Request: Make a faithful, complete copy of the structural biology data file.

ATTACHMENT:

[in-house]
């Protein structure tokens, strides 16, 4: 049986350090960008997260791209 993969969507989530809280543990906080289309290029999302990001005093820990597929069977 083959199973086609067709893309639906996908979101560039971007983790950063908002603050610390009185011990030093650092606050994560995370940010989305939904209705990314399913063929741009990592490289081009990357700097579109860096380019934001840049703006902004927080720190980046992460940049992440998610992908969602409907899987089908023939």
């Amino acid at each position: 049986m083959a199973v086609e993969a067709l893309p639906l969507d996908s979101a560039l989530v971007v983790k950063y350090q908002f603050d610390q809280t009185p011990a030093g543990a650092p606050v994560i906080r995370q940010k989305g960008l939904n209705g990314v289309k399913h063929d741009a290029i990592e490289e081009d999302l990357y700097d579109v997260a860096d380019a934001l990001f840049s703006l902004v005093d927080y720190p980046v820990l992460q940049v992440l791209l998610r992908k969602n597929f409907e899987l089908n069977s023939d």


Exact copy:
[in-house]
């Protein structure tokens, strides 16, 4: 049986350090960008997260791209 993969969507989530809280543990906080289309290029999302990001005093820990597929069977 083959199973086609067709893309639906996908979101560039971007983790950063908002603050610390009185011990030093650092606050994560995370940010989305939904209705990314399913063929741009990592490289081009990357700097579109860096380019934001840049703006902004927080720190980046992460940049992440998610992908969602409907899987089908023939």
């Amino acid at each position: 049986m083959a199973v086609e993969a067709l893309p639906l969507d996908s979101a560039l989530v971007v983790k950063y350090q908002f603050d610390q809280t009185p011990a030093g543990a650092p606050v994560i906080r995370q940010k989305g960008l939904n209705g990314v289309k399913h063929d741009a290029i990592e490289e081009d999302l990357y700097d579109v997260a860096d380019a934001l990001f840049s703006l902004v005093d927080y720190p980046v820990l992460q940049v992440l791209l998610r992908k969602n597929f409907e899987l089908n069977s023939d």